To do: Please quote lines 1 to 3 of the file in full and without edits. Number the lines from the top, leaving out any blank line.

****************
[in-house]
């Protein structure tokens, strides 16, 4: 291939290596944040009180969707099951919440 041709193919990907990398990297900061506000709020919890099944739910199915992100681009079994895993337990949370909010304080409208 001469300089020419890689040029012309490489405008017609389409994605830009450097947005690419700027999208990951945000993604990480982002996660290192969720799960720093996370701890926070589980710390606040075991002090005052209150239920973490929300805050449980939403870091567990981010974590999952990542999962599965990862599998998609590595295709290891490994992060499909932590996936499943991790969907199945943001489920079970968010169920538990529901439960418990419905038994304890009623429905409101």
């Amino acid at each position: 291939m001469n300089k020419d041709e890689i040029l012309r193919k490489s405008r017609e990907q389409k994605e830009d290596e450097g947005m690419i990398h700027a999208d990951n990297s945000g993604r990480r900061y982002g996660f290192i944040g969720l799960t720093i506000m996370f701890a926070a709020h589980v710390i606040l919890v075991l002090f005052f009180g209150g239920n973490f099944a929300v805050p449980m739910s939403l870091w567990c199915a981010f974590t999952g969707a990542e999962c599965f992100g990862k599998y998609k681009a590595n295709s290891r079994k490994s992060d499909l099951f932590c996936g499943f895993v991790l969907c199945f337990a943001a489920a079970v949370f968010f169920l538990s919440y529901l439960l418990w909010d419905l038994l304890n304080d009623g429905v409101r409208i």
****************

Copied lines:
[in-house]
């Protein structure tokens, strides 16, 4: 291939290596944040009180969707099951919440 041709193919990907990398990297900061506000709020919890099944739910199915992100681009079994895993337990949370909010304080409208 001469300089020419890689040029012309490489405008017609389409994605830009450097947005690419700027999208990951945000993604990480982002996660290192969720799960720093996370701890926070589980710390606040075991002090005052209150239920973490929300805050449980939403870091567990981010974590999952990542999962599965990862599998998609590595295709290891490994992060499909932590996936499943991790969907199945943001489920079970968010169920538990529901439960418990419905038994304890009623429905409101």
């Amino acid at each position: 291939m001469n300089k020419d041709e890689i040029l012309r193919k490489s405008r017609e990907q389409k994605e830009d290596e450097g947005m690419i990398h700027a999208d990951n990297s945000g993604r990480r900061y982002g996660f290192i944040g969720l799960t720093i506000m996370f701890a926070a709020h589980v710390i606040l919890v075991l002090f005052f009180g209150g239920n973490f099944a929300v805050p449980m739910s939403l870091w567990c199915a981010f974590t999952g969707a990542e999962c599965f992100g990862k599998y998609k681009a590595n295709s290891r079994k490994s992060d499909l099951f932590c996936g499943f895993v991790l969907c199945f337990a943001a489920a079970v949370f968010f169920l538990s919440y529901l439960l418990w909010d419905l038994l304890n304080d009623g429905v409101r409208i």